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Divided Idaho House approves $1 million funding for security, counseling after Moscow murders

14 Idaho representatives voted against the allocation, with some saying they didn't know where the money was really going.

BOISE, Idaho — A $1 million allocation to the University of Idaho passed the state's House Thursday, sending it one step further to being distributed to help with past and future expenses related to the murder of four students.

According to the bill, the funding is "for operating expenditures for the purpose of costs related to a security incident for the period July 1, 2022, through June 30, 2023."

"This is a somewhat somber bill," said Representative Steve Miller, (R) District 24. 

KREM 2 News has been tracking the proposed funding's journey through the statehouse. Miller on Thursday said the funding was to pay for increased security issues, counseling, additional shuttle services and the vigil held after the murders.

"There are many expenses incurred in something like that that we never think about," Miller said.

The University of Idaho provided KREM 2 with a breakdown of estimated incurred and expected costs from Nov. 13, 2022, to the end of the semester on May 15. Much of the money was spent on increased security and police presence on campus. Another large part of the estimated $999,307 was for counseling and crisis services, while nearly $13,000 was spent on the vigil.

The university said a more exact expenditure list is not available yet.

"The original submission was an estimate as some invoices are still coming in. We will be providing a more detailed accounting," said Jodi Walker, the senior director of communications.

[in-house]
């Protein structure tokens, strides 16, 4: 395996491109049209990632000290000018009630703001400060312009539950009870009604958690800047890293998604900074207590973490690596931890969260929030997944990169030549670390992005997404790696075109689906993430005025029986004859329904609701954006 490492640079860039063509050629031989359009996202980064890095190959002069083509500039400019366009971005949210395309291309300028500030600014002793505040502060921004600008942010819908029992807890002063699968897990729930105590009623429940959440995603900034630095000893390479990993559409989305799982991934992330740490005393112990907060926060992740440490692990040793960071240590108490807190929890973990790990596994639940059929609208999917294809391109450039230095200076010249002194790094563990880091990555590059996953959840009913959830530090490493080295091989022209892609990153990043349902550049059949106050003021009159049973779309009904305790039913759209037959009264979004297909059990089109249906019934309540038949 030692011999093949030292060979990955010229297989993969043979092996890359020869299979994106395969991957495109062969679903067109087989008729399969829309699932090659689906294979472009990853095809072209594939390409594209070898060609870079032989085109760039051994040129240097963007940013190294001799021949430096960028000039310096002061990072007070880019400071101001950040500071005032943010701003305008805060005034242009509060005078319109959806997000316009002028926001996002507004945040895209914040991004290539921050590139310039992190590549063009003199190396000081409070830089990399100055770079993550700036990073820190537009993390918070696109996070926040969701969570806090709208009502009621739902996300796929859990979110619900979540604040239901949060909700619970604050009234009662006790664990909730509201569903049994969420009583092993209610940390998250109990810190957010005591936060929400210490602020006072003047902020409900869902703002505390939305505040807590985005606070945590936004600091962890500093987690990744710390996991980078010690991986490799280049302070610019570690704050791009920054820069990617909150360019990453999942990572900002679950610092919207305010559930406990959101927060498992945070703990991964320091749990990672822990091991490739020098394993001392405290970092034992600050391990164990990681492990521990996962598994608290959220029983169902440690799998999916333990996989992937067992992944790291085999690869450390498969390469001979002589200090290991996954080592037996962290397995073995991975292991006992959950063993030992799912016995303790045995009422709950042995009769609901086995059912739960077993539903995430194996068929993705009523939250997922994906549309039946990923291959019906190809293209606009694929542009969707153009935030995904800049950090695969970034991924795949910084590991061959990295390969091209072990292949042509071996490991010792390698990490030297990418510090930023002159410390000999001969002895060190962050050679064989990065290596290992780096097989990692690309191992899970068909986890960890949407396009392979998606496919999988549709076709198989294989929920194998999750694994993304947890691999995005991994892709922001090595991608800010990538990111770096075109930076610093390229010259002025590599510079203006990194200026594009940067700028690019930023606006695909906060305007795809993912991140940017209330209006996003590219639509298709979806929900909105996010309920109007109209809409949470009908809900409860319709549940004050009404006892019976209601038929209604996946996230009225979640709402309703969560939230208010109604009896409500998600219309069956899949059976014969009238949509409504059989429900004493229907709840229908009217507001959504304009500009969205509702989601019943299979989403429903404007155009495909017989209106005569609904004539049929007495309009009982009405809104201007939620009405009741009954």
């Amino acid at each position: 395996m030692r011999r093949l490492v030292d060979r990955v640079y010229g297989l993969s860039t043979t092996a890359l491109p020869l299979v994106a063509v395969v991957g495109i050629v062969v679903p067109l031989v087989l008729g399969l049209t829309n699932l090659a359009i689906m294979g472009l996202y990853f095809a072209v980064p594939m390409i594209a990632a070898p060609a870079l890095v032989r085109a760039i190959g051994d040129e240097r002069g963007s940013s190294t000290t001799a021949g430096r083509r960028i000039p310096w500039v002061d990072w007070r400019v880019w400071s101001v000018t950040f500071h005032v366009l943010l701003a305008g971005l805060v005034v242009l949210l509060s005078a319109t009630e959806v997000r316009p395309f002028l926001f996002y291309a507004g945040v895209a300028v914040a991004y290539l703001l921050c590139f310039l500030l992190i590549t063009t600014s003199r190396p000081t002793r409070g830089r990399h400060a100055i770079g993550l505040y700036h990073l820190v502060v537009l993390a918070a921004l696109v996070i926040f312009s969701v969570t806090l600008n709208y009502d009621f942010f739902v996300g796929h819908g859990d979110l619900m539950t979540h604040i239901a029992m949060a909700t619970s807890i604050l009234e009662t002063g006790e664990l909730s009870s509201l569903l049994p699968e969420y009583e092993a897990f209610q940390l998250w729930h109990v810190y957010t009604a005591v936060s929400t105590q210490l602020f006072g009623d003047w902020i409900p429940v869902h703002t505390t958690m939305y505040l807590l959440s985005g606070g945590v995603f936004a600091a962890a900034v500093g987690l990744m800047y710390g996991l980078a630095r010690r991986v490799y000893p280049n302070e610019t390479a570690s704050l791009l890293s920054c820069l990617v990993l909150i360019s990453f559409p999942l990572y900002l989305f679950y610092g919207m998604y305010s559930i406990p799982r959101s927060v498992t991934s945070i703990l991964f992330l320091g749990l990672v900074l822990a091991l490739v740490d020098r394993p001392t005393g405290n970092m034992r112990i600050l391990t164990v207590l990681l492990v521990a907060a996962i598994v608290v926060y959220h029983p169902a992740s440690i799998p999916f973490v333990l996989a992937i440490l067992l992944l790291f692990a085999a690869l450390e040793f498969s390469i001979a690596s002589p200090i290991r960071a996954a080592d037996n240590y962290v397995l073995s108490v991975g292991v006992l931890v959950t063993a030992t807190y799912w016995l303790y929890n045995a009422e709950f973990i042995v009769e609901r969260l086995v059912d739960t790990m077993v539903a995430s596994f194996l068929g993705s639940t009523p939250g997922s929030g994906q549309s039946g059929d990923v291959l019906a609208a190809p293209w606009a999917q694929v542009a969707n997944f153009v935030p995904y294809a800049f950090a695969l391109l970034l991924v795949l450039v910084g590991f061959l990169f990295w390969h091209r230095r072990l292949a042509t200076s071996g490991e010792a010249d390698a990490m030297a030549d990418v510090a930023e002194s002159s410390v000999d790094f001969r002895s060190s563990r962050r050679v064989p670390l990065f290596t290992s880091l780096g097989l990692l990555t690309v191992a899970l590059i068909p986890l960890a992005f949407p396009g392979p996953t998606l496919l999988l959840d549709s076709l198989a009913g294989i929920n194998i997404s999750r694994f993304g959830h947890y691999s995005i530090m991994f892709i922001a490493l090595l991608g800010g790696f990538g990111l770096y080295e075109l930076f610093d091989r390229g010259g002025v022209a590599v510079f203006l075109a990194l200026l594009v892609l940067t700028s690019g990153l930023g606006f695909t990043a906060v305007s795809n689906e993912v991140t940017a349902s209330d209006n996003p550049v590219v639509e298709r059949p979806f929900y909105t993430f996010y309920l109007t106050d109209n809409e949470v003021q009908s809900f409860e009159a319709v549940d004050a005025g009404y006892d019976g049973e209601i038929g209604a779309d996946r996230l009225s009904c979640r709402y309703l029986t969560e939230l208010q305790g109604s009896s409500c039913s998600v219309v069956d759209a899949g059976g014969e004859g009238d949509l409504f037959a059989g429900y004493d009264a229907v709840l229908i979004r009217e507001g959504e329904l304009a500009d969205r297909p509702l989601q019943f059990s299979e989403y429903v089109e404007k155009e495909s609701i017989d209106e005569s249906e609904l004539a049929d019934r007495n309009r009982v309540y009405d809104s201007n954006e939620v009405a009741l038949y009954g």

That appeared to be a sticking point for 14 representatives who voted against the funding Thursday.

KREM 2 News reached out to every legislator who voted no; those calls and emails were not returned Friday. However, Rep. Joe Alfieri of Coeur d'Alene did respond to our sister station in Boise, Idaho, providing a statement:

I voted against the bill because of the suspiciously round figure of $1m. I'm more than happy to support any bill that would reimburse for actual dollars spent to cover the costs spent by police and local entities in handling this horrible event. But the figure proposed seemed like a guestimate, and no details of any costs were provided. If the bill were to come back with firm numbers, I would enthusiastically vote for it.

Rep. Sage Dixon also responded with this statement:

There were a couple of reasons why I voted 'no'. First, either it was not explained, or I missed the explanation, of what the funds were being used for. Giving $1mil to the Board of Education to pass along to a university is not something to do indiscriminately. Second, I felt this might set a bad precedent of expectation for other public institutions that experience a traumatic event. Davy Crockett's 'Not yours to give' came to mind as well.

Rep. Miller did address the idea one million dollars won't be enough to fund all the school's emergency expenses.

"So this will essentially cover the costs of this through Dec. 31, the end of the year, 2022," he said. "And if there's more that needs to be taken care of later, that'll occur in a different budget process."

The university has to submit an itemized list of how the money will be used no later than Aug. 1.

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